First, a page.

Subsidy growth to be flat, easing way to deficit target

Dec 10 2012, 03:51 IST
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SummaryThe Centre’s subsidy burden during 2012-13 could turn out to be much less than what many thought, helping finance minister P Chidambaram in his plan to restrict the fiscal deficit to 5.3% of the gross domestic product.

(BE) of subsidies — R1,90,000 crore including R1,79,554 crore major subsidies — is not as unrealistic as it would seem at first glance.

This is despite Parliament's approval sought last week for an additional expenditure of Rs 32,120 crore (cash outgo Rs 30,804 crore) mainly to meet the oil subsidy bill.

The three major subsidies accounted for some 11.5% of the 2011-12 budget. Since there is a big external factor about the size of subsidies (oil and key fertiliser inputs are largely imported), these constitute an expenditure head much less amenable to the finance minister's discretion than other items. And here, the minister has got a much-needed reprieve.

The practice of issuing bonds to oil and fertiliser firms was dispensed with in Budget 2010-11, and these firms are now being compensated for sale of goods at subsidised rates only in cash. However, it continues the custom of deferring roughly a quarter of the subsidy bill in a year (after making good the arrears) to the following year. Yet the revised estimate on any major expenditure/receipts item hasn't been so far removed from reality any time in recent history as in 2011-12. Many would find inexcusable a 30% difference between the RE and the actuals estimated soon after.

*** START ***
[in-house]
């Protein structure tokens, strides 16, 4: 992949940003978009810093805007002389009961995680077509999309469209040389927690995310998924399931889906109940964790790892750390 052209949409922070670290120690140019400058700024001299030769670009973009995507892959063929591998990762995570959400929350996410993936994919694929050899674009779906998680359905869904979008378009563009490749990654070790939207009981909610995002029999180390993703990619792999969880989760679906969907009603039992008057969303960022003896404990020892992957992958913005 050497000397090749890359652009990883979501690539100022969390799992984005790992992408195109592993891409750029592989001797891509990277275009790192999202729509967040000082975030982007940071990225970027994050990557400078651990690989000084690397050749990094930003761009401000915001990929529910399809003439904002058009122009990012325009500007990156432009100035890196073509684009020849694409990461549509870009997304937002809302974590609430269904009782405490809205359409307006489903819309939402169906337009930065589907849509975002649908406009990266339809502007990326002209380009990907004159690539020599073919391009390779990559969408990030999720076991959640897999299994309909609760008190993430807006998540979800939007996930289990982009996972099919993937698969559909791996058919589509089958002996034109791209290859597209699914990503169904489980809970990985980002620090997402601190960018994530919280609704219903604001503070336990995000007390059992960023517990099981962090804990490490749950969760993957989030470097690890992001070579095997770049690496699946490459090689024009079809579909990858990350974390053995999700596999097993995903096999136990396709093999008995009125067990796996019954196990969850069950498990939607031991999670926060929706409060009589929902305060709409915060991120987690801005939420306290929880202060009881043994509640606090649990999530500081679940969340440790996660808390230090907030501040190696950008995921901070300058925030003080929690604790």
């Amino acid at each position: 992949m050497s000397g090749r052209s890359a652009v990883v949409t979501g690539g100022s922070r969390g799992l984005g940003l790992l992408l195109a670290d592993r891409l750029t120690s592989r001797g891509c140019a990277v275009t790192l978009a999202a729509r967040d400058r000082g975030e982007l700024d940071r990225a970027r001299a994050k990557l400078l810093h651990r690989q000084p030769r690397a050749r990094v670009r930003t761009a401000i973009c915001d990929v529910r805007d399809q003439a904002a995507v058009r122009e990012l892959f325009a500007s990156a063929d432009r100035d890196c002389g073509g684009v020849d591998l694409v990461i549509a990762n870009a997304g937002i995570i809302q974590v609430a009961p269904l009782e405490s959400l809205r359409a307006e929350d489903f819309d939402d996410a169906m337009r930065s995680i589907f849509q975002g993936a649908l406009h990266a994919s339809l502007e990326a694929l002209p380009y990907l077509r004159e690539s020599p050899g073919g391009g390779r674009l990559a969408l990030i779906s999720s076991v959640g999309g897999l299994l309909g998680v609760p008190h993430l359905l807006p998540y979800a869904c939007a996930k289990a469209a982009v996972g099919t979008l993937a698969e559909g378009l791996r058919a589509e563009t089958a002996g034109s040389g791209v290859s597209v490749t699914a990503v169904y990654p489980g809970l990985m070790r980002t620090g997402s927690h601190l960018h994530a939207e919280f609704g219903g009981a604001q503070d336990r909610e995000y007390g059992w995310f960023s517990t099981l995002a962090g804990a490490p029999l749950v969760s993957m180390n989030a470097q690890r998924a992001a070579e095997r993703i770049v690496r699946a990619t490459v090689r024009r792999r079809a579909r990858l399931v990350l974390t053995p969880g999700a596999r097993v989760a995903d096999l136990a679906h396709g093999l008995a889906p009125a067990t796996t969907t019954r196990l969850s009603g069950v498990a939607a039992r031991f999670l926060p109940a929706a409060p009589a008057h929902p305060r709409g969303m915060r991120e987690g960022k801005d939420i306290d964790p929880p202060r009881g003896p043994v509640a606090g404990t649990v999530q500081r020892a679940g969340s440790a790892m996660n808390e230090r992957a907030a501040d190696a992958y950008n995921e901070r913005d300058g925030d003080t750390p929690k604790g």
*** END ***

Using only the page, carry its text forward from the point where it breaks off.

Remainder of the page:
There is already a proposal to allow fertiliser companies to raise Rs 40,000 crore from banks, till the government can foot the pending subsidy bill. The expected flat growth in subsidy claims in H2 coupled with the oft-used option of deferring payment of a quarter of the year's subsidy bill to the next year would come handy for Chidambaram.

Of course, the fiscal deficit in the April-October period reached 71.6% of the budgeted level for the full year and 20% above the level in the same period last year at Rs 3,67,920 crore. This slippage is, however, attributable to a large extent to the fact that the bulk of the Rs 61,552 crore subsidy bill that Mukherjee avoided paying last year has been footed this year.

Gross tax revenue growth in 2012-13, to meet the Budget target of Rs. 10.78 lakh crore, should be 21%. Going by the pace of tax revenue growth, there could be a shortfall of Rs 30,000-40,000 crore on this front. Spectrum revenue too would be Rs 20,000 crore or so lower than the budgeted level. But Chidambaram can save more on the expenditure front – apart from the expected gain from the slow/flat growth

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